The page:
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The All-Time Most Useful Hand Tools for Demolition

If you're getting ready to do some remodeling or start work on an addition, you'll likely need some demolition tools. Here are some of the all-time most useful hand tools for demolition.

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Woman with Sledgehammer Hand Tools for DemolitionLolostock/Shutterstock


When you’re ready to do a major tear-down, grab the sledgehammer. Whether you’re busting up concrete or taking out a wall, a sledgehammer is a must-have tool for DIY demolition.

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crowbarRobo of Rawmarsh/Shutterstock


Sometimes called a prybar or wrecking bar, a crowbar can be used to remove nails or as a lever to force apart objects, such as when you’re rebuilding a deck. Look for one with an ergonomic grip for easier handling.

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pliersAlena PI/Shutterstock


Pliers are a must-have hand tool for any DIYer. You’ll likely need a pair of pliers for demolition projects such as removing carpet or loosening nuts, bolts and screws.

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Nail PullerLarich/Shutterstock

Nail Puller

A nail puller will help you remove any stubborn, stuck nails while also working to minimize any damage to the material the nail is stuck in. A nail puller is a helpful tool for those who refinish old furniture or need to remove nails from wood trim.

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tin snipsFamily Handyman


If you’re looking to cut through sheet metal, grab a pair of snips. Snips will come in handy if you’re working on replacing old HVAC ducts.

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A hammer is sometimes your best option for removing tile or tearing out drywall. There are several hammer styles to choose from. To minimize damage to surrounding materials, keep your eye on where you want to strike, not the on the hammer.

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Demo Fork

When it comes to demolition, it doesn’t get much better than a demo fork. This demo fork from Honey Badger has fangs at the end that you can slide underneath old flooring or roof shingles. Then use the long handle as a lever to pry the materials apart.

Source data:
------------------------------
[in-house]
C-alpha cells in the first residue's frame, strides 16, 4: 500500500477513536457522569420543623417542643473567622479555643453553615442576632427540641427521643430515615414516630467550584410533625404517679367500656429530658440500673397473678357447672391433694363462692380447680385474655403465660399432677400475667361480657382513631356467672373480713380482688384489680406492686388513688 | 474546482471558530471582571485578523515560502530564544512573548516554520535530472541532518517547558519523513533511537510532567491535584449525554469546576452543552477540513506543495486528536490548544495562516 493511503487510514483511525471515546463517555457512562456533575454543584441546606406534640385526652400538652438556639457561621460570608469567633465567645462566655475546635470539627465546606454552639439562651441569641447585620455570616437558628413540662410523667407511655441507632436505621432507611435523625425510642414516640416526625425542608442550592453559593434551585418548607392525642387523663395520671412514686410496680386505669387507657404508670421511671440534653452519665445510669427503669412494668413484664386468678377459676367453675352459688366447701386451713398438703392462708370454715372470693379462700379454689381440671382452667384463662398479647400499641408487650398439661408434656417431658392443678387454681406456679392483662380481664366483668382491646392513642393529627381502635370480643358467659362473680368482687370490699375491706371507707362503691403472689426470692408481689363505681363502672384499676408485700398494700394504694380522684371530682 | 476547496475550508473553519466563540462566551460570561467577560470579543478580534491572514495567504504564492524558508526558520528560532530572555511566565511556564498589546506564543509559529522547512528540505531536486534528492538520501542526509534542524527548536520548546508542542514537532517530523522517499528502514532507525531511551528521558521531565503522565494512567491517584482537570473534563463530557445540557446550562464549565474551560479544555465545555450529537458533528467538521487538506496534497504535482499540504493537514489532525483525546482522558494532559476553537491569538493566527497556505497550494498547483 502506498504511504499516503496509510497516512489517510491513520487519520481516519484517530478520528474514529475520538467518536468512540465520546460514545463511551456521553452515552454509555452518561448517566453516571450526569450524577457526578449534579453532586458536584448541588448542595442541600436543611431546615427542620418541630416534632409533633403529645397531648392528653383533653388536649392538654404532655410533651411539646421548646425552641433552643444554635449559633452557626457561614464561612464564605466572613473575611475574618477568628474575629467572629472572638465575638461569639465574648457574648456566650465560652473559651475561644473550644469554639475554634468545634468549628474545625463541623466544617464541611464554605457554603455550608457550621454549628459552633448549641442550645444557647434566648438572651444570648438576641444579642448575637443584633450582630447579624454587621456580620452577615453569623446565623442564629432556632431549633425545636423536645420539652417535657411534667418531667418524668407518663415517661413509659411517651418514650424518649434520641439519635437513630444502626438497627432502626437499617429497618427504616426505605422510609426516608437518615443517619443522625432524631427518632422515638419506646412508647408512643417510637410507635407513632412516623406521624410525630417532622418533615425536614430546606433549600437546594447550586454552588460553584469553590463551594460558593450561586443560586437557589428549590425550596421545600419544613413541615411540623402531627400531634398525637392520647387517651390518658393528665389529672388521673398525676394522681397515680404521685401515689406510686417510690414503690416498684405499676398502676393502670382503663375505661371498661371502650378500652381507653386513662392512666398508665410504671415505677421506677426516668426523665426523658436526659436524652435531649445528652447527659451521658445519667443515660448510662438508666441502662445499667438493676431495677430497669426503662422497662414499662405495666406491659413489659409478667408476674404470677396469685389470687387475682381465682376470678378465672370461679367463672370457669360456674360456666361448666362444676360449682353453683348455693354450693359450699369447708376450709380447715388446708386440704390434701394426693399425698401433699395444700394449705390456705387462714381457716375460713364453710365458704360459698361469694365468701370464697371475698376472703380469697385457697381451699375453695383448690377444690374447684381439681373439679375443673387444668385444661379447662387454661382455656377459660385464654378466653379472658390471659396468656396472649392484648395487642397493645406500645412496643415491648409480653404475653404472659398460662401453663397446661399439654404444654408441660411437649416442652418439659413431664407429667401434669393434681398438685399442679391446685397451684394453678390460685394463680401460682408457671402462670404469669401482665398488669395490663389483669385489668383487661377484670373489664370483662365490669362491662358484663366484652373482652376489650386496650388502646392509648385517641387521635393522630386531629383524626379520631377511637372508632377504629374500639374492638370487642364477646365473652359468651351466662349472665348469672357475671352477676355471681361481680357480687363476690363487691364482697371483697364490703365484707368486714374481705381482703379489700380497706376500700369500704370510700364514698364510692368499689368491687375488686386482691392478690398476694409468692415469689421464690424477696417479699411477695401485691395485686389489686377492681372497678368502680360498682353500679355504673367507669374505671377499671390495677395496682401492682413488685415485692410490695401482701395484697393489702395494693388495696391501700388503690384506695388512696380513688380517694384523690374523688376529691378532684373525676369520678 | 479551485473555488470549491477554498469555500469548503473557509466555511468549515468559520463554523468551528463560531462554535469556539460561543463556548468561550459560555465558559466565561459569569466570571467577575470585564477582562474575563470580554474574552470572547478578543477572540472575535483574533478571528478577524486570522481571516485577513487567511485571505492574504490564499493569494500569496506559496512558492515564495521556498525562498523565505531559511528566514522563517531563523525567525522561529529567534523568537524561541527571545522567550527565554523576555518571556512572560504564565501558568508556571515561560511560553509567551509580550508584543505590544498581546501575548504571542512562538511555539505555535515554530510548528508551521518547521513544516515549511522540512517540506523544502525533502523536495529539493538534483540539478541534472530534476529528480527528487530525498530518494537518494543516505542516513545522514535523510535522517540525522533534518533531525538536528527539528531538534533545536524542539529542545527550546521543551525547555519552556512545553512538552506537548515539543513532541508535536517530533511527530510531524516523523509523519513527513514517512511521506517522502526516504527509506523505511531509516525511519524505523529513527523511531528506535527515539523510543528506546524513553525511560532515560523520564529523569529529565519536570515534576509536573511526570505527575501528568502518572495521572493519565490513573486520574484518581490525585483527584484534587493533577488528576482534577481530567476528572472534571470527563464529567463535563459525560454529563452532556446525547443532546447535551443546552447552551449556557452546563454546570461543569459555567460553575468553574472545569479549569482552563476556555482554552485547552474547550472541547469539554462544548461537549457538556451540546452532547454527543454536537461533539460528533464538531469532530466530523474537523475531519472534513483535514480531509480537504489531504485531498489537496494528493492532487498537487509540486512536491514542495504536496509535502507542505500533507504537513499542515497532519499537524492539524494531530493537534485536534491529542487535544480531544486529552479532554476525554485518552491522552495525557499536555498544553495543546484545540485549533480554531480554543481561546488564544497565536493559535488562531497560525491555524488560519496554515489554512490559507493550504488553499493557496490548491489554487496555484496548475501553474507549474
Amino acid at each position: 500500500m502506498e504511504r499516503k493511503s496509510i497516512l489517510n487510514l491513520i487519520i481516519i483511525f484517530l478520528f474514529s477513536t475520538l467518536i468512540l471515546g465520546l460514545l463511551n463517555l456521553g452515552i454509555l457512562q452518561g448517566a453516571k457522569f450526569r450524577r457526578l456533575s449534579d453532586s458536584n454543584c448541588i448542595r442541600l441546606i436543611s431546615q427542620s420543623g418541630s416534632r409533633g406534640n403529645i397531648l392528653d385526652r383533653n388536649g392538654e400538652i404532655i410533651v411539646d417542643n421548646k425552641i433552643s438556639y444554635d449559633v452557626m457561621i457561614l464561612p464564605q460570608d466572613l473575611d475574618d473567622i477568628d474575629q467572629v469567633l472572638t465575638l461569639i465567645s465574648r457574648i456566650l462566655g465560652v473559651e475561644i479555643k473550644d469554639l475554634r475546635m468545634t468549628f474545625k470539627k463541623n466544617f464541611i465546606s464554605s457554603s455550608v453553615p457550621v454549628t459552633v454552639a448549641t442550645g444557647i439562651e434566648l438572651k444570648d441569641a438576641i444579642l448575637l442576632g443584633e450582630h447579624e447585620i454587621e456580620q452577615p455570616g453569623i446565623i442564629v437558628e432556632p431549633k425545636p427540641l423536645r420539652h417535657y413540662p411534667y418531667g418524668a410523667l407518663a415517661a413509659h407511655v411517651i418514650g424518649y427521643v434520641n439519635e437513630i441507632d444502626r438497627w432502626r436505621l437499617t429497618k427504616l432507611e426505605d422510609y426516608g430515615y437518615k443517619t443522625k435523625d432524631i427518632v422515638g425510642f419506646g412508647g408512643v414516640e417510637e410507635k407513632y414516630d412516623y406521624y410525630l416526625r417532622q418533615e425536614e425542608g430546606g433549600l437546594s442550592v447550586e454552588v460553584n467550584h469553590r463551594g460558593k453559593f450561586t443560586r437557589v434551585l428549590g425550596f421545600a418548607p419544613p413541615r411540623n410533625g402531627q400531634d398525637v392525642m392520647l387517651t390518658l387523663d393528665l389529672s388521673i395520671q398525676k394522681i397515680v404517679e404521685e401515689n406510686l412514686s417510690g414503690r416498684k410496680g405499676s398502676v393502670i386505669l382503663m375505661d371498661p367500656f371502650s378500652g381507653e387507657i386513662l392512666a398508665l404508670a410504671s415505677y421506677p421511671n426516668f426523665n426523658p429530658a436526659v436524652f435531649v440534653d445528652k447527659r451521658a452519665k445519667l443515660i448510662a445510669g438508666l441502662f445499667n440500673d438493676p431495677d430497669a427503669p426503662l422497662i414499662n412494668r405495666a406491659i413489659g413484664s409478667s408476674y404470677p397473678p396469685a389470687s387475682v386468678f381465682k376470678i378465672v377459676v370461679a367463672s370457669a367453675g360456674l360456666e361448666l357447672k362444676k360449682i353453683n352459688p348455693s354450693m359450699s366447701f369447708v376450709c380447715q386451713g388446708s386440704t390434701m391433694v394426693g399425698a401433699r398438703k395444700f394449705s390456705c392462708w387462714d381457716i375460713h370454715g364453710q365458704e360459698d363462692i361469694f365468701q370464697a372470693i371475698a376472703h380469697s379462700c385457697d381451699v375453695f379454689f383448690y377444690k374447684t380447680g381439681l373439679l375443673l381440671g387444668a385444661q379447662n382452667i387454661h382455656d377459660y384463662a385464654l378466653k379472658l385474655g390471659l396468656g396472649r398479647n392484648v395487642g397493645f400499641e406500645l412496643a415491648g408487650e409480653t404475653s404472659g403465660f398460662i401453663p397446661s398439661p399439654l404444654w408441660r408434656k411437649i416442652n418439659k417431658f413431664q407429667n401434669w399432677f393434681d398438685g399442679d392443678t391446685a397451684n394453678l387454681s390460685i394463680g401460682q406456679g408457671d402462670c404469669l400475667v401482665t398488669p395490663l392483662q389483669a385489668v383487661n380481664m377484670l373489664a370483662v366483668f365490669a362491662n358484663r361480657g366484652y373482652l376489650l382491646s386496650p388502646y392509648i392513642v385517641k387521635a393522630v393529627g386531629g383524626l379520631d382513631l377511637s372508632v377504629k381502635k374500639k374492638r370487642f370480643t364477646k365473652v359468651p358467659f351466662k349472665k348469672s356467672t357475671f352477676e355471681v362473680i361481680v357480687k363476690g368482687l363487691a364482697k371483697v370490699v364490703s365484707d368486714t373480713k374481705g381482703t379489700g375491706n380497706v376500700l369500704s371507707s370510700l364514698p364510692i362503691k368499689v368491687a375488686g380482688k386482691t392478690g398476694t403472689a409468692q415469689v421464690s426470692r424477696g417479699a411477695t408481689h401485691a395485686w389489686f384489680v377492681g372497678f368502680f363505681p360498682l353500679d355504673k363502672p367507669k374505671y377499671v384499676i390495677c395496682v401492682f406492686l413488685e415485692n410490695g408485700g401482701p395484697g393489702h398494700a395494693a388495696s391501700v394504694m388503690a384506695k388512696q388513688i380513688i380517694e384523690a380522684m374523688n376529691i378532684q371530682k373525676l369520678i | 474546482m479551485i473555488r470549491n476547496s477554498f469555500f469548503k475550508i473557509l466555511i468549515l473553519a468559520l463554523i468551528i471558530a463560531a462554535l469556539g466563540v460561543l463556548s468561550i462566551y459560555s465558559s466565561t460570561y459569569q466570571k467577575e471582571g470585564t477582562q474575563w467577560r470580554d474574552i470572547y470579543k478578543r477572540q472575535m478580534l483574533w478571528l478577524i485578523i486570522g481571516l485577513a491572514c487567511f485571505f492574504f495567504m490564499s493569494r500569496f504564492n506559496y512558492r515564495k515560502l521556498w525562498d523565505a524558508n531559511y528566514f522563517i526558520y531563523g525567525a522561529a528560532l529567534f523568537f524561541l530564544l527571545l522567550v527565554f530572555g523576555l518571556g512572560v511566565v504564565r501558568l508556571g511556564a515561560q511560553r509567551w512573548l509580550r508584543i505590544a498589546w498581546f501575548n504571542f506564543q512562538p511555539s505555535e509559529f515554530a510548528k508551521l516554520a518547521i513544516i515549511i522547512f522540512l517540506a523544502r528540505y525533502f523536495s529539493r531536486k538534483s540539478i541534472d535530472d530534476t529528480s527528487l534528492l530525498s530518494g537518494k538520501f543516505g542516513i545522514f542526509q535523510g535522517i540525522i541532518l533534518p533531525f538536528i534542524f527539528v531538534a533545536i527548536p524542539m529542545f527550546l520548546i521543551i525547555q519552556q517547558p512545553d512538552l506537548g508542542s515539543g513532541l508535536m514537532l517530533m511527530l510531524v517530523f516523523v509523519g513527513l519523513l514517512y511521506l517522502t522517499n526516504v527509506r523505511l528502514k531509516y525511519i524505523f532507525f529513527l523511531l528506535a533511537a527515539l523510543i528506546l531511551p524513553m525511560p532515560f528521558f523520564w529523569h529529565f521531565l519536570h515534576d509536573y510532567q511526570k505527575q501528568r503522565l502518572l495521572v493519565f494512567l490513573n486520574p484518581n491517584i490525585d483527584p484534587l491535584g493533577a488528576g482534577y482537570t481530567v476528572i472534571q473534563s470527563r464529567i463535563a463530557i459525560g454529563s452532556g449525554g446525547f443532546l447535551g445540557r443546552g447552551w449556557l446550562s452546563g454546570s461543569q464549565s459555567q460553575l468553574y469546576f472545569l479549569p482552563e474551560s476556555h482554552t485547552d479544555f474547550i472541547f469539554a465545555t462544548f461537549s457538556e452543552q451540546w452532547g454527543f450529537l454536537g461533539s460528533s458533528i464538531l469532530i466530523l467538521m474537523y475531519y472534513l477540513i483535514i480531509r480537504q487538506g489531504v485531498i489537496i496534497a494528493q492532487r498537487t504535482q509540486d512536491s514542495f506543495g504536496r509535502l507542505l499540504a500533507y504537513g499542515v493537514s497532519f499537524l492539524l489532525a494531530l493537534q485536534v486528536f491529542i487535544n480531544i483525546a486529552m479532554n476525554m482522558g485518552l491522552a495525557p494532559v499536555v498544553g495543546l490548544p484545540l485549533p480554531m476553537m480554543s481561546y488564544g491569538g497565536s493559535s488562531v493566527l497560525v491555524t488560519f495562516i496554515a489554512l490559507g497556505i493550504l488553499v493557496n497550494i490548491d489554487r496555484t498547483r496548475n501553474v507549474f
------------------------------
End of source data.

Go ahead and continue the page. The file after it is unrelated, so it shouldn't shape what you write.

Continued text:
Photo: Courtesy of Honey Badger Demo Forks

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Wonder Bar

When it’s time to rip out drywall, the Wonder Bar from Stanley Tools will help you take it apart and then help you hang new drywall like a pro. The arched center will also help with nail pulling.

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screwdriverAndrey Solovev/Shutterstock


Not all demolition work is large in scale. A screwdriver can help with delicate demolition work, such as removing and fixing electrical outlets or removing a damaged floor board.

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safety gearAlex Kosev/Shutterstock

Safety Gear

Before you even get started with demolition, you need a pair of safety glasses and a hard hat. If you’re doing work that creates dust, use a dust mask or consider a respirator with an exhalation valve. Use gloves to protect your hands.

Rachel Brougham
Rachel Brougham lived through a major home renovation in 2019, knows the ups and downs of home improvement, and loves sharing tips with readers. A veteran journalist of both print and television, she’s won several awards for her writing and has covered everything from the environment and education to health care, politics and food. She’s written for several publications beyond newspapers including Bob Vila, Taste of Home and Minnesota Parent, and she currently writes a weekly syndicated newspaper column. Her memoir, Widowland, about the sudden loss of her husband, was published in 2022. She specializes in everything from home decor and design to lawn and garden, product reviews and pet care. When she’s not writing, you can usually find her tending to her garden (both vegetables and native plants), playing with her dog, watching sports with her family or getting some exercise. A native of Michigan, she currently lives in Minneapolis. An avid user of Instagram, you can follow her @RachBrougham.